Learning to turn off the technology

There’s no questioning that technology has fundamentally changed the way we work – but there’s a strong business case for stepping away from the screen now and again, says Dan Kirby

Learning to turn off the technology

As I write this, immediately in front of me I have three digital screens running. I am typing this on my laptop, researching on my tablet and answering messages and taking calls on my smartphone. And I’m not alone: according to a report by Forrester, the research firm, over 52% of workers in IT, digital and marketing use three or more devices at any one time during working hours.

There’s no doubt technology is meshed into every aspect of our lives – whether at work or play. Most business apps promise more, faster, better. Perhaps tech really is the facilitator of a more efficient workplace but it can simultaneously make us feel overwhelmed and under pressure. Technology is a fantastic enabler – but is too much tech impacting our performance during the hours that we are working? Should we be turning it off?

Even just asking this question may seem counterintuitive for a company like mine – one that is immersed in tech. Yet being more productive at work is critical for all of us, whatever business we are in.

Leaving work at work

We can all admit to taking work home with us and checking emails as we’re eating our dinner. We’ve blurred the lines between work and home and clearly become more connected.

Google’s Dublin office has instituted a policy called Google Goes Dark. All of the employees are required to leave their work devices at work and switch them off. This is a clear effort to widen the boundary that exists between home and work.

A massive 81% of us admit to interrupting a conversation, a meal or a playtime to check our social media, text messages or emails.

There are a range of issues with the amount of notifications and alerts we get from our smartphones and devices. Firstly it’s an interruption that you can’t control. Trying to think deeply while receiving tweets is a quick way to failure.

Writing an article, planning a meeting or creating a report are all pretty ineffective when your thought process is constantly broken. Multi-tasking can often be hugely ineffective – yet makes you feel like you are busy (and therefore satisfied).

I’ve been very influenced by a book called The Power Of Less, which advocates that you should focus on less to achieve more. One of the big themes of this book is trying to ringfence dedicated time to focus on a task, and helping that by checking email only once or twice a day.

Yet over and above your personal focus, there is the other question of etiquette: should we be checking our devices at all when in a meeting or work lunch? It can come across as disrespectful if you’re engaging with your phone more than your lunch companion.

There is a now-infamous game – The Phone Game – which I may suggest as a policy for all Techdept meetings. The game was designed for people out for dinner with friends. You stack all your phones on the table, and the first one to pick theirs up pays for dinner.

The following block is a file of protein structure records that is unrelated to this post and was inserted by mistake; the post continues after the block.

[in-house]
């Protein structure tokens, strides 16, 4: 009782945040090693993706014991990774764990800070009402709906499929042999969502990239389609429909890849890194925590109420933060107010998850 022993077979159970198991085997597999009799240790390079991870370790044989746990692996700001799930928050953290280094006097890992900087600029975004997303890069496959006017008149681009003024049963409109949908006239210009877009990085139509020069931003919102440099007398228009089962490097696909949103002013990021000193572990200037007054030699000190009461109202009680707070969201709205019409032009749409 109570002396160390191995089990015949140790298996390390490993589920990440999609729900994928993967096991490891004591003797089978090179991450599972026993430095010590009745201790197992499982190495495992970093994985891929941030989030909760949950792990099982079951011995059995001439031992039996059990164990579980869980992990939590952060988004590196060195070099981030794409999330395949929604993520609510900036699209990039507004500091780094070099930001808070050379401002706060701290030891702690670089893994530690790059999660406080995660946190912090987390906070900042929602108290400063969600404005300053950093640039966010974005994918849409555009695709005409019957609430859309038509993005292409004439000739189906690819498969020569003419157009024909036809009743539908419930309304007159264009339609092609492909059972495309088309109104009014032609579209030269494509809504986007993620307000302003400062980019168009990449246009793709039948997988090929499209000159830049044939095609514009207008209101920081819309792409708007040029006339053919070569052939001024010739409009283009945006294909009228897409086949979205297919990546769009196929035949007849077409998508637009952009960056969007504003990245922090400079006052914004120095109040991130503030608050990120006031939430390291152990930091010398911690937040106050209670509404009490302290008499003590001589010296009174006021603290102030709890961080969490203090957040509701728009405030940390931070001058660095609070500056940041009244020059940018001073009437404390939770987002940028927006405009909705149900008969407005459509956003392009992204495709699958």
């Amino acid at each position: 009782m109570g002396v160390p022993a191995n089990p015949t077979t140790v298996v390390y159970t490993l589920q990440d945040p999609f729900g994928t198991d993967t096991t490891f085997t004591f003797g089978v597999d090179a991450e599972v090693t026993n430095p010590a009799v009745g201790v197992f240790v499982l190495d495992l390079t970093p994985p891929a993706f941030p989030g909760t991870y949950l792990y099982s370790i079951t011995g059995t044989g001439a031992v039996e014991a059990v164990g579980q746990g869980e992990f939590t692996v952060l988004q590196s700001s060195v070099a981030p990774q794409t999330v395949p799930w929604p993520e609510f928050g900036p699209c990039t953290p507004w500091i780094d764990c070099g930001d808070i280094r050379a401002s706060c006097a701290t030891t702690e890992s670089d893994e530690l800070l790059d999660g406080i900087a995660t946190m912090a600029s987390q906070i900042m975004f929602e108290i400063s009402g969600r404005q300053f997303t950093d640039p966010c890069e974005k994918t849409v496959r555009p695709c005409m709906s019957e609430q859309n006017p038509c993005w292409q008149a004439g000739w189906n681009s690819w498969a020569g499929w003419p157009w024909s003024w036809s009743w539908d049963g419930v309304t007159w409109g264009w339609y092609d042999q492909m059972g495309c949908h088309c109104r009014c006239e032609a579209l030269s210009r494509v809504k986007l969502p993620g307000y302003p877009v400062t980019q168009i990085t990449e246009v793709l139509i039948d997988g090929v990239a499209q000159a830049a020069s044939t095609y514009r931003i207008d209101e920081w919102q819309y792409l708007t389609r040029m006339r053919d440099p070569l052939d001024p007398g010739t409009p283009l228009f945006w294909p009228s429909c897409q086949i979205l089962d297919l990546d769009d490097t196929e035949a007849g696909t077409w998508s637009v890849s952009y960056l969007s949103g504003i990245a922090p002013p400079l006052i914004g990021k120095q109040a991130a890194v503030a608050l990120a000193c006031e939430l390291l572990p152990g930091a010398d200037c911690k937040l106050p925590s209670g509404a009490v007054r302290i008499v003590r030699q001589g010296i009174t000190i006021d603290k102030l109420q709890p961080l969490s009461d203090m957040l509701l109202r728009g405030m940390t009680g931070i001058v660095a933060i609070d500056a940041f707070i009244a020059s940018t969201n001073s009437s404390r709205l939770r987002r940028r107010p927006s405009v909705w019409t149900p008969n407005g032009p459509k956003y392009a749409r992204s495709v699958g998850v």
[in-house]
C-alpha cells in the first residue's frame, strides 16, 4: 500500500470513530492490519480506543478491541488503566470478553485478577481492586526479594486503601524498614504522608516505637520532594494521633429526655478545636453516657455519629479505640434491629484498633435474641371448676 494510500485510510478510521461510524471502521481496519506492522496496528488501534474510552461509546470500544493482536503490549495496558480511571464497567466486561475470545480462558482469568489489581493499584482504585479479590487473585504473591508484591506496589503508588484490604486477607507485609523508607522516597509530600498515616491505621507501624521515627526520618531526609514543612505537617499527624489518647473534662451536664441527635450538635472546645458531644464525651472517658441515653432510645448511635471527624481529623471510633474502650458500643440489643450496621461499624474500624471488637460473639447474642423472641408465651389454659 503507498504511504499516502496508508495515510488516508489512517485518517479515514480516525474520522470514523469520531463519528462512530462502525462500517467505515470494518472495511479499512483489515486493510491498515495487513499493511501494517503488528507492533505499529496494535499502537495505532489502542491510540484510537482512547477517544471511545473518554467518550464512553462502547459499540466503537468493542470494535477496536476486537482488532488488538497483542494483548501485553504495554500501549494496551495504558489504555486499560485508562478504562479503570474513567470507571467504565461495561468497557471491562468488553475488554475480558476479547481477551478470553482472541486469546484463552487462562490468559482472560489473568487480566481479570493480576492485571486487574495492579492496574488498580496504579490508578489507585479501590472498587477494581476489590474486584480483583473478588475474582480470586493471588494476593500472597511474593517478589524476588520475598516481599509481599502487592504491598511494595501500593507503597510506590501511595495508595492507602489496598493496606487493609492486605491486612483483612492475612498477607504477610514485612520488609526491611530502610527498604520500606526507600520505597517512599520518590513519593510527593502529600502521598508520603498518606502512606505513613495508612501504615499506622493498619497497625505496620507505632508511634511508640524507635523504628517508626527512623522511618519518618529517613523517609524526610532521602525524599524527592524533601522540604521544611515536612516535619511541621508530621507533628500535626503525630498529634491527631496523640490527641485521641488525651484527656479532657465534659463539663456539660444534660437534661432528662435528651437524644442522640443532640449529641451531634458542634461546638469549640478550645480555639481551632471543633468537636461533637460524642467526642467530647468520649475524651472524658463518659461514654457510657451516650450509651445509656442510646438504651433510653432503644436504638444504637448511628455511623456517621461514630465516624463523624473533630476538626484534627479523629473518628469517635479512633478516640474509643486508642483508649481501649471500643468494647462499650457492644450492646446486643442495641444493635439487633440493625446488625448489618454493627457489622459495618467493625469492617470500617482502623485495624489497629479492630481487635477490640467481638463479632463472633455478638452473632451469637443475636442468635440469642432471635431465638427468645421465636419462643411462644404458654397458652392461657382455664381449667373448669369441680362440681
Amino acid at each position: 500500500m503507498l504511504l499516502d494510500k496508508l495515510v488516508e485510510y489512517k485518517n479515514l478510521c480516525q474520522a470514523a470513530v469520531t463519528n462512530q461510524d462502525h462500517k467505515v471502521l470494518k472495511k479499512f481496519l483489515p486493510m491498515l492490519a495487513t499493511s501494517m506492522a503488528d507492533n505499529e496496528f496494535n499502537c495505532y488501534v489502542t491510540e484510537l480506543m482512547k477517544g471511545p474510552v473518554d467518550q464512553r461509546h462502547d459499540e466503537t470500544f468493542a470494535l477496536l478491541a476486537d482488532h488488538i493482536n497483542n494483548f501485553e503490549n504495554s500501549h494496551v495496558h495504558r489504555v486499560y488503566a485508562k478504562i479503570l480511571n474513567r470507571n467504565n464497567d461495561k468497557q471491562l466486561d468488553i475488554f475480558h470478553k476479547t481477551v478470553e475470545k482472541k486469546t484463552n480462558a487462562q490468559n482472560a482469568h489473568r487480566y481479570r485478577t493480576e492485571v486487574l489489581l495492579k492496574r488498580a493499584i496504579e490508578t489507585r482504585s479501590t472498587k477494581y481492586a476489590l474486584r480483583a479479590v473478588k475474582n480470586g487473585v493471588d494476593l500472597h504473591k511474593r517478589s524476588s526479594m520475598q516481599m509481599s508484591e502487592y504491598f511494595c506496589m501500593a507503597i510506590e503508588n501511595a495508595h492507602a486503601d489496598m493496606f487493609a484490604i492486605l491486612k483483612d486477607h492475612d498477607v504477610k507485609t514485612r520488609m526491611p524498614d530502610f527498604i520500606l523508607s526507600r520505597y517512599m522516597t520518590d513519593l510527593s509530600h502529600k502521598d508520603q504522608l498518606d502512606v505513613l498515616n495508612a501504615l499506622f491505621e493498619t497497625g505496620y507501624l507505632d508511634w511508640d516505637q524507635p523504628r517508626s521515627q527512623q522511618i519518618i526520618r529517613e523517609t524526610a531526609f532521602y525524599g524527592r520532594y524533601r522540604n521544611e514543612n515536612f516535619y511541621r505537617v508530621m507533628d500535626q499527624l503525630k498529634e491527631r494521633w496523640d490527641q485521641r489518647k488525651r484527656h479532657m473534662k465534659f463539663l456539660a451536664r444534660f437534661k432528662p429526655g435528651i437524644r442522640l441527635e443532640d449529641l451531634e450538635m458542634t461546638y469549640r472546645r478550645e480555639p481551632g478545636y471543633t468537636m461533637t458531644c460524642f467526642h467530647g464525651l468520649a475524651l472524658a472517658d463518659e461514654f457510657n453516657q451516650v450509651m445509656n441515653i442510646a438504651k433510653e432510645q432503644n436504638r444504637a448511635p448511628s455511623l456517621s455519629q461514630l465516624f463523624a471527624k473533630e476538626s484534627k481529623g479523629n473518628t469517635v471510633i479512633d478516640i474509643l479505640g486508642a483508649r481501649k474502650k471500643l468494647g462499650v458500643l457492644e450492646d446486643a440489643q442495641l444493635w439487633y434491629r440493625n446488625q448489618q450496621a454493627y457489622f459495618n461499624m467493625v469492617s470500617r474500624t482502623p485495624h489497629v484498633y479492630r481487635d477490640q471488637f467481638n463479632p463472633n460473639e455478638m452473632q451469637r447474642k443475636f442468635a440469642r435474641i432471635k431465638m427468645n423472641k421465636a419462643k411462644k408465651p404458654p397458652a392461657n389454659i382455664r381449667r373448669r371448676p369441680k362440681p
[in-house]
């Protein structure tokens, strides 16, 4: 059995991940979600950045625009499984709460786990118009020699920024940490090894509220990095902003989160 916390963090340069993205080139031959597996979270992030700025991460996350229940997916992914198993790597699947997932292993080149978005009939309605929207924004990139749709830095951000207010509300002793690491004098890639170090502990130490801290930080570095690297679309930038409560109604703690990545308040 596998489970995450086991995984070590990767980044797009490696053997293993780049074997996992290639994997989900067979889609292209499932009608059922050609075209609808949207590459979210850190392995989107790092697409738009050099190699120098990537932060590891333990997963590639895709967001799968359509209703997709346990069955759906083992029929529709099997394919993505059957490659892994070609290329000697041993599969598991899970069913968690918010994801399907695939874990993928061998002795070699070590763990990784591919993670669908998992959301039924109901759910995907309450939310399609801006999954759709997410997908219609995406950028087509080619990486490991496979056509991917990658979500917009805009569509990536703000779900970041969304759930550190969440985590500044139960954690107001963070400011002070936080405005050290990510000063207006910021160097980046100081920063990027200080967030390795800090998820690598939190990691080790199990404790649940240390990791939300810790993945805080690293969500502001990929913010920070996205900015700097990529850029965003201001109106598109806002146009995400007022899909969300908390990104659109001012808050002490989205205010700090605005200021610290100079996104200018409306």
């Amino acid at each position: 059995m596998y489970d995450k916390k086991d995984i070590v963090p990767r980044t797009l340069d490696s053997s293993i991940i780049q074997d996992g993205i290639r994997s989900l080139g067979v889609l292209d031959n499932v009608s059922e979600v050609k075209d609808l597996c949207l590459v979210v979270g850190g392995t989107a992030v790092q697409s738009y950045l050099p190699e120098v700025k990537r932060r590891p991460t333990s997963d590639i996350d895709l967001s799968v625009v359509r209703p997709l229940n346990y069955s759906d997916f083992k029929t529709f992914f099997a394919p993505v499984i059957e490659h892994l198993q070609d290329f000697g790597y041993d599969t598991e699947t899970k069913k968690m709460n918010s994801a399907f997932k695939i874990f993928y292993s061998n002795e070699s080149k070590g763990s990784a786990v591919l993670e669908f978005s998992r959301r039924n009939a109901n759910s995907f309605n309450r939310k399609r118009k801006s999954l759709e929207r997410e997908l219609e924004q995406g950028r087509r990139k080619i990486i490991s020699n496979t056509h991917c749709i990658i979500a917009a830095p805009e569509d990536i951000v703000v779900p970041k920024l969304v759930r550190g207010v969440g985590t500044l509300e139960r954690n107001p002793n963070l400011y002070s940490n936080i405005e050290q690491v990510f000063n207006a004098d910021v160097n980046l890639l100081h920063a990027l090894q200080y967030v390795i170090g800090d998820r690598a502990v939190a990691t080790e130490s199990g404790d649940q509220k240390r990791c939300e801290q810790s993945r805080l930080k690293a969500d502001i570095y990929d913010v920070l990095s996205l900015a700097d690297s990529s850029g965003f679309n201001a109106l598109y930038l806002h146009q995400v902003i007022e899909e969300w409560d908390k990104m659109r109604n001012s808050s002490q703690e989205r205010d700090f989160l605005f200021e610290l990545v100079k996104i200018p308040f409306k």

This may sound frivolous but it makes a serious point – when with people (for work or play) you should be focused on the present, on the moment between people. Great ideas come from collaboration between individuals and if focus is continually lost, you lose the impact of that group interaction.

The challenge is that social media is such an integrated aspect of our lives that the inevitable proximity of our smartphones means that the temptation to answer any ring, ping or ding entails some serious self-discipline. 

Pressing the off switch

According to recent research, one in three British workers suffers from poor sleep as we are consuming all this information – mostly from devices held in front of our faces. It has been found that the blue element of light emitted by screens could be linked to increased risk of sleep disorders. Exposure to the light from the screens may reduce the production of melatonin, the hormone the brain produces in response to the dark that helps us to regulate the internal clock; thus making it more difficult to sleep.

“If you regularly get less than seven hours of sleep, you’re not at your best,” says Thomas Balkin, PhD, director of behavioural biology at the Walter Reed Army Institute of Research. “The less sleep you get, the worse you do.”

Is the answer to a tech problem more tech?

F.lux is a program that automatically adjusts the hues on computer screens to help combat the ‘blue light’ problem. As the company puts it, “f.lux fixes this: it makes the colour of your computer’s display adapt to the time of day: warm during the night and like sunlight throughout the day.”

The other option is to go analogue and invest in a pair of Uvex S1933X Skyper safety eyewear SCT-Orange UV Lens, available on Amazon for only £9. They block the blue light emitted by screens irrespective of its source so may be an interesting experiment in reducing light problems from your devices.

But to be honest, do you want to lay in bed reading your iPad wearing a pair of Ali G glasses? No I don’t either. I’d prefer to turn off the device and talk to my missus instead.

When you’re at work – work

Technology is so integrated into our lives that we have to find ways for it to enable, not interrupt, our days – whether writing a report or talking to friends over a coffee.

Remember you have the ultimate power to control your working day: the off switch.

It’s time to rebalance our relationship with our devices, social networks and messaging apps. They should be working for us – not us working for them. 

Dan Kirby
Dan Kirby

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